A nearby school district is making headlines by way of its refusal to pay into the pension system.

I can sympathize with the sentiments and frustration of that district's board and the taxpayers who support their protest. It's maddening to see government not meet its obligations. It's maddening to feel like one is in a situation in which one's tax dollars are simply being transferred to another citizen rather than paying for a service or good that benefits them or their community. Over the past couple of years, however, I've tired of being in the cross hairs of political anger and I guess my patience has worn down a little bit. If I look at the actions of the Quakertown board selfishly, I can't help but think that they are threatening my financial future, I guess just as they think a program that benefits me is threatening their financial present and future.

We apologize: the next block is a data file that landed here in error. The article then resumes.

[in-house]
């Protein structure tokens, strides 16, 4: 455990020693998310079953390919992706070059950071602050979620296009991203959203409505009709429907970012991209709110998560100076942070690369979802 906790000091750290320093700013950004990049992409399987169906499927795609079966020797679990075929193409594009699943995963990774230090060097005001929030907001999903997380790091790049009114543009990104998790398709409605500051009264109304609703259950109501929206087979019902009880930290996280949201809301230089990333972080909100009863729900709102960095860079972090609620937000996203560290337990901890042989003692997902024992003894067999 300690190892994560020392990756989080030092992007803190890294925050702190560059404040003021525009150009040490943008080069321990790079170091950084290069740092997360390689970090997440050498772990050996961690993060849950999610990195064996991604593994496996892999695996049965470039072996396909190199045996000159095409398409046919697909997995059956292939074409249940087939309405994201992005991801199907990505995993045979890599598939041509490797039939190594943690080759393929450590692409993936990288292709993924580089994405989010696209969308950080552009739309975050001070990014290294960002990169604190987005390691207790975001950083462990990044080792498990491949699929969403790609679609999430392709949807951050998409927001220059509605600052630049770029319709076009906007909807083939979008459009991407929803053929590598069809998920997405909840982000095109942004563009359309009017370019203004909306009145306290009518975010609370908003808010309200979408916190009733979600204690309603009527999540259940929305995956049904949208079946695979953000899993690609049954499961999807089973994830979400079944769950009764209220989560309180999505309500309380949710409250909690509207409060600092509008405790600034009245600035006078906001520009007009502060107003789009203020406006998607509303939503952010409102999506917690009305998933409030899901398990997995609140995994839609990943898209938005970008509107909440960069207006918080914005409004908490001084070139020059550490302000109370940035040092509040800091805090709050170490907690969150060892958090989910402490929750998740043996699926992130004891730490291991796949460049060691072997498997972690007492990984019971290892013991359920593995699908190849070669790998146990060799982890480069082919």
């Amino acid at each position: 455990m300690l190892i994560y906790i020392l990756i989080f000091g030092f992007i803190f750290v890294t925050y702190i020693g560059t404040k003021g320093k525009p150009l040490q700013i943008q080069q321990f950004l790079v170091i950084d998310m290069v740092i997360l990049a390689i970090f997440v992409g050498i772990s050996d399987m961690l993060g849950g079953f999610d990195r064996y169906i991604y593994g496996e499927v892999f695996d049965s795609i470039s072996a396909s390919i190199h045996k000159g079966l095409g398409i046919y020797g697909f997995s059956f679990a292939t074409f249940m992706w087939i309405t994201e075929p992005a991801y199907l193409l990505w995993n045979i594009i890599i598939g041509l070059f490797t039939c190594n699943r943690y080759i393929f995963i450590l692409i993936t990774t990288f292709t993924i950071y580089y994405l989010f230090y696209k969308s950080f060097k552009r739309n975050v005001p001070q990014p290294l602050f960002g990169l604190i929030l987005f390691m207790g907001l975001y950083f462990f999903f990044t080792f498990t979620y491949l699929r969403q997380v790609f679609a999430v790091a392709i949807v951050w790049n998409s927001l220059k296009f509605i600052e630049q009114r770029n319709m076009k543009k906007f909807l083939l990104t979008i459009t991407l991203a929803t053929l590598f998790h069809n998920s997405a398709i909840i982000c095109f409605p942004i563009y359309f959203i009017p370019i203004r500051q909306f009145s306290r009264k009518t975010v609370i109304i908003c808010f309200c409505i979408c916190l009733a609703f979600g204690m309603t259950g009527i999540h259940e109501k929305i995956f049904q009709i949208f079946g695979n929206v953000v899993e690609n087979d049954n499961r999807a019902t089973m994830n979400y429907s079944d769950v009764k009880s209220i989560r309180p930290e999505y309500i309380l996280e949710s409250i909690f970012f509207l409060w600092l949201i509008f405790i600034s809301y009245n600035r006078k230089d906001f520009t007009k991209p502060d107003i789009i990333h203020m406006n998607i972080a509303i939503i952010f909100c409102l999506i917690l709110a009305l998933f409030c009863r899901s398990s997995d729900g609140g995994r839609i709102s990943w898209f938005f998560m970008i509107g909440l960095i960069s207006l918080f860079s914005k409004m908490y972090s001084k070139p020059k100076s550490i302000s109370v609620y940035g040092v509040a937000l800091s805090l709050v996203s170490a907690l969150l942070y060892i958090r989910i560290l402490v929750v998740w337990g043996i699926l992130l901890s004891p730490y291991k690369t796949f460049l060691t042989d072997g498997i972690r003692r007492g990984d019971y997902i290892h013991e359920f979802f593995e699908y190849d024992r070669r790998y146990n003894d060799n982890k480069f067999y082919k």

Since my wife is employed in the financial industry, and since I teach economics, I've given a great deal of thought over to the pension problem | crisis | uncomfortable conversation (circle one). In some ways, I'd be comfortable with transferring over to a defined benefit system for providing for my retirement. I see what such a system can look like when it's done well in the private sector. Savers are free to make financial choices, and live with the good and bad consequences of those decisions. Employers match employees' contributions, at least in part. There are tax benefits for savers if they properly make use of federal tax law. I could live with such a system.